Plasma anti-counterfeit tech wins UK engineering award

Dr. Matthew MurrayA technology that could be used to add a hard-to-copy anti-counterfeiting feature to glass has won this year's Royal Academy of Engineering (RAE) prize.

The Alpin technology - developed by Dr Matthew Murray of the University of Leeds - allows plasmas to be implanted into glass, creating a pattern that can be used to identify individual batches of products in bottles, such as pharmaceuticals, alcohol and perfume.

The patented technology is called ultrafast laser plasma implantation (ULPI), which can "implant any glass with femtosecond-laser generated plasma - a highly charged and energetic gas, such as one containing optically active elements," according to the RAE.

The process introduces visible or light-activated colouring (e.g. when exposed to ultraviolet light) to a glass. Applying a mask, analogous to a stencil, ULPI can create a pattern upon the surface, such as a barcode or branding. The patterns can therefore carry detailed information, such as where and when a product was manufactured.

Plasma techOne application of the technology could be to add a 'fingerprint' motif - unique for an individual batch or product - which can be detected using a handheld scanner and provide security and authenticity for products such as pharmaceutical, alcohol and perfume bottles.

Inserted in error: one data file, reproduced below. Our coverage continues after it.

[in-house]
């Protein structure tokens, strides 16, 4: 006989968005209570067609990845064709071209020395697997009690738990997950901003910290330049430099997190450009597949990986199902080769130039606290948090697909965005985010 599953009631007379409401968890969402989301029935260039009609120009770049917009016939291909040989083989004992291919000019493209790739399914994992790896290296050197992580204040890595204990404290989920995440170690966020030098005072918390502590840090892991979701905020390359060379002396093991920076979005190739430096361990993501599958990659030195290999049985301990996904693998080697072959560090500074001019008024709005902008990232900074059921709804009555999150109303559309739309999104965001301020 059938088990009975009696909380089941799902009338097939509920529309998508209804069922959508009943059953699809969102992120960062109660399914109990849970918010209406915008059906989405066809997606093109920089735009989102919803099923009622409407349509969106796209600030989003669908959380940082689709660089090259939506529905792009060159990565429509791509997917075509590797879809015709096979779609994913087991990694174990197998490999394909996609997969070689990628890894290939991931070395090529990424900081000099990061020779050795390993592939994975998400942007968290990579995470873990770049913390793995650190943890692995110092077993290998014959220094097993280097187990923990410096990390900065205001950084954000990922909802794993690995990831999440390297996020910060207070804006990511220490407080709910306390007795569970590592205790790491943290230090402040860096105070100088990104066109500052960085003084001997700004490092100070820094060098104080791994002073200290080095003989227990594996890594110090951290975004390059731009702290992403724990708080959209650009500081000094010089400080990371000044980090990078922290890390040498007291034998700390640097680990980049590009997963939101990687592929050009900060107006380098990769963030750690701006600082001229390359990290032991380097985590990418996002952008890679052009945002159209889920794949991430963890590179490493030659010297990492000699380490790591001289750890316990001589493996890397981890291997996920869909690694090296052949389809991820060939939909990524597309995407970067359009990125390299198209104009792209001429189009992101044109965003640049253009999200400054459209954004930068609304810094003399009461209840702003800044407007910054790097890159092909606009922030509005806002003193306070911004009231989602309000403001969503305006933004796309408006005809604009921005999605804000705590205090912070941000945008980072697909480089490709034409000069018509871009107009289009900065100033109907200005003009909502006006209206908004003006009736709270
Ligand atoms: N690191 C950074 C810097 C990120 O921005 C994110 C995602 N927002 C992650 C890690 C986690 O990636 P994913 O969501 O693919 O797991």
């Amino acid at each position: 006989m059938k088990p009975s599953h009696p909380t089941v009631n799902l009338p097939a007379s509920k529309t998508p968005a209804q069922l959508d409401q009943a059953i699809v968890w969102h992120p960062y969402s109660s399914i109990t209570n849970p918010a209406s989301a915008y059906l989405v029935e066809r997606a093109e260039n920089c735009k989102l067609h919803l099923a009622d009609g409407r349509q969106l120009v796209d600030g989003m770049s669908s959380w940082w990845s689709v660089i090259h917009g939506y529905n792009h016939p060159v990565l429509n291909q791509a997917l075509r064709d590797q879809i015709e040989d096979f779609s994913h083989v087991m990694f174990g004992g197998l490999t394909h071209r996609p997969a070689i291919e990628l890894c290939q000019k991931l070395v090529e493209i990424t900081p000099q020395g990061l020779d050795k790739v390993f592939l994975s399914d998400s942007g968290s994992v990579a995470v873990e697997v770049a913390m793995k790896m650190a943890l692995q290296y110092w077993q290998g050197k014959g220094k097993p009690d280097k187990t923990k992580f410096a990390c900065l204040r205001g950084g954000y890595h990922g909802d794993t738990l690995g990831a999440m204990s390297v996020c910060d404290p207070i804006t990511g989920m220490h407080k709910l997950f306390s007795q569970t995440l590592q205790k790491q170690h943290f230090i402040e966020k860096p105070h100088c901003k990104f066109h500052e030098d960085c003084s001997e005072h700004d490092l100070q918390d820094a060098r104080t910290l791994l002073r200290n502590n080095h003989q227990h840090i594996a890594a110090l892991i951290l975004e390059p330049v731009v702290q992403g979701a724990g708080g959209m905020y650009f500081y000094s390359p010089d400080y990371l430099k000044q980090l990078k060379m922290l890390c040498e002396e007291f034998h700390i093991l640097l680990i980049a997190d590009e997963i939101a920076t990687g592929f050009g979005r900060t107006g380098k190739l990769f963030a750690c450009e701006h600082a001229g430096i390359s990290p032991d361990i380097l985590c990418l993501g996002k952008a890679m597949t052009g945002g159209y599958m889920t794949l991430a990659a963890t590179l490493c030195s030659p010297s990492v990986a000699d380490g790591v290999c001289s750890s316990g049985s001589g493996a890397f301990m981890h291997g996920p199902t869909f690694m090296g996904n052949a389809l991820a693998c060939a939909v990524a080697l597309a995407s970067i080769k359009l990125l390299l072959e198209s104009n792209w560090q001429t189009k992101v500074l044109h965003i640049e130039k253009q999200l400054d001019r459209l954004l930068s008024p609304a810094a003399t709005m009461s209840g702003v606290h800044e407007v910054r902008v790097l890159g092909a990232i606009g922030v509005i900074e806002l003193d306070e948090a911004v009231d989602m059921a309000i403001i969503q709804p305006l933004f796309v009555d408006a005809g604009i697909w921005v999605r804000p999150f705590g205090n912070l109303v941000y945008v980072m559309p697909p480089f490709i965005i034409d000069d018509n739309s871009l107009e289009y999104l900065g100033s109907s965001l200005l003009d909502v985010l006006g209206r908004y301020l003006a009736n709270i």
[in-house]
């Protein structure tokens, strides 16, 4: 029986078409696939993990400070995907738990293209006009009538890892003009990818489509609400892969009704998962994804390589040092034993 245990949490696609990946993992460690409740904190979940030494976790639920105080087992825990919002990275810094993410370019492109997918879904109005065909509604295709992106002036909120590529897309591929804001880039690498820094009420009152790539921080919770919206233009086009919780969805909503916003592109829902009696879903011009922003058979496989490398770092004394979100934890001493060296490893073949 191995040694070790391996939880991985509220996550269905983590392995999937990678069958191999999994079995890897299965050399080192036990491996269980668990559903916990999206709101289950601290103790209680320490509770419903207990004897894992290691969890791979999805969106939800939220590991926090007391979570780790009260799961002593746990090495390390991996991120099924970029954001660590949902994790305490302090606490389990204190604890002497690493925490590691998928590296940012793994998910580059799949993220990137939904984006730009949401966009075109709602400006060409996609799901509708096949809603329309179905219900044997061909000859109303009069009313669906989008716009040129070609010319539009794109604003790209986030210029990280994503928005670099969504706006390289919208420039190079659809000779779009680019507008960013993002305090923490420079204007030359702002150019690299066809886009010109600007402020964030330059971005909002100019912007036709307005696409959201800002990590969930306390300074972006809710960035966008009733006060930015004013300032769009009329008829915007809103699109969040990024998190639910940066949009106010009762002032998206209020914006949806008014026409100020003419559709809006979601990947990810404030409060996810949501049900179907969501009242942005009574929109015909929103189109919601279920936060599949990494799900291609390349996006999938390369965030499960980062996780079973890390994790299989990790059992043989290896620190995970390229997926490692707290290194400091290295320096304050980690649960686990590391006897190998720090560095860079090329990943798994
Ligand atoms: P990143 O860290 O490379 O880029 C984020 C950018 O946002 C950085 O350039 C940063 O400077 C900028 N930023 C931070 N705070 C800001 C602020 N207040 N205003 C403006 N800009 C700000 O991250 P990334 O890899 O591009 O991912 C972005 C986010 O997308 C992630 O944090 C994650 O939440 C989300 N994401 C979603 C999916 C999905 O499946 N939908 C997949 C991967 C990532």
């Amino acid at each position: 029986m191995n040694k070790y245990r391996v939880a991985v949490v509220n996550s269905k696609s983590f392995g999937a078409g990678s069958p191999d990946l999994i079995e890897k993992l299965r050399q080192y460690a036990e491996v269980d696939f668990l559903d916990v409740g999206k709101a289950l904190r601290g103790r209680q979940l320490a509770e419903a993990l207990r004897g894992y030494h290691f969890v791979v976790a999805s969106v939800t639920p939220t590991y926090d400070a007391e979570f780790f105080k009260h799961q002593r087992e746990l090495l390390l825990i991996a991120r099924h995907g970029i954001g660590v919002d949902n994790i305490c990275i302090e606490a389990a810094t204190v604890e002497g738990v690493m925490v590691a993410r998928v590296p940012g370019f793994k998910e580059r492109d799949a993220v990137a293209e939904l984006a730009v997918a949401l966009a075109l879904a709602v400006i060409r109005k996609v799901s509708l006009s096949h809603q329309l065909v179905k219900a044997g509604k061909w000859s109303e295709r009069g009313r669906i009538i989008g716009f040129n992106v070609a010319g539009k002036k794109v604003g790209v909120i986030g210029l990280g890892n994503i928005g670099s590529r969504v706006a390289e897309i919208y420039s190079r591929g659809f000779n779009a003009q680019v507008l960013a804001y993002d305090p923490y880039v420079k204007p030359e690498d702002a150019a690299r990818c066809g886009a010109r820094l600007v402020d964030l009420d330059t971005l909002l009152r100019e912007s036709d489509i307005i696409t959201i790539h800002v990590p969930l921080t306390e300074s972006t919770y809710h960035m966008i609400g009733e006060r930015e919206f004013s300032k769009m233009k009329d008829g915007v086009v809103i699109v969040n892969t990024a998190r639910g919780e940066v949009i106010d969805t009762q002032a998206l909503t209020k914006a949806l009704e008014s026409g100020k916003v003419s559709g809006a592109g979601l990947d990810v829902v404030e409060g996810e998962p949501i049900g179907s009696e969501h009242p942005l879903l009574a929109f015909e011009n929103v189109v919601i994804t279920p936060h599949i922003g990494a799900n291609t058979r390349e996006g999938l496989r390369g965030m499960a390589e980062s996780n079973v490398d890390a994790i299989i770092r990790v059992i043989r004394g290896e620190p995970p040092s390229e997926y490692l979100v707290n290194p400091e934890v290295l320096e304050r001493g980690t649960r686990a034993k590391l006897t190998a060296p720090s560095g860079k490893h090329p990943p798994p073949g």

Importantly, the marking becomes part of the glass substrate, as opposed to methods that rely on coating the surface.

Professor Gin Jose, who leads the research team in the University’s School of Chemical and Process Engineering that developed the technique, said: "The lasers put in tremendous amounts of energy, stripping apart atoms and electrons in the material we want to implant.

"This forms a plasma - a highly charged energetic gas - that travels at several miles a second into the glass. The resulting material is not just a new surface; it is integrated into the structure of the glass itself, creating a new material with its own properties."

Murray -who is chief technical officer and a co-founder of Ultramatis, a company set up to commercialise Alpin - receives a £10,000 personal prize along with £30,000 to invest in developing the technology further.

"When we shine a laser on the material, we get a very specific light signature that cannot be mimicked with another method," he said. "The signature changes depending on what combination of materials we implant, allowing us to encode information securely in the glass."

He was one of a small group of researchers selected to give a 10 minute pitch about their innovations to a panel of senior engineers and business people.

"Each of us was grilled on our technology, business plan and our personal drives and ambitions - it really did feel exactly like Dragon’s Den," he said.

"The fact that our technology is proven and the business case is clear made it easier for me."

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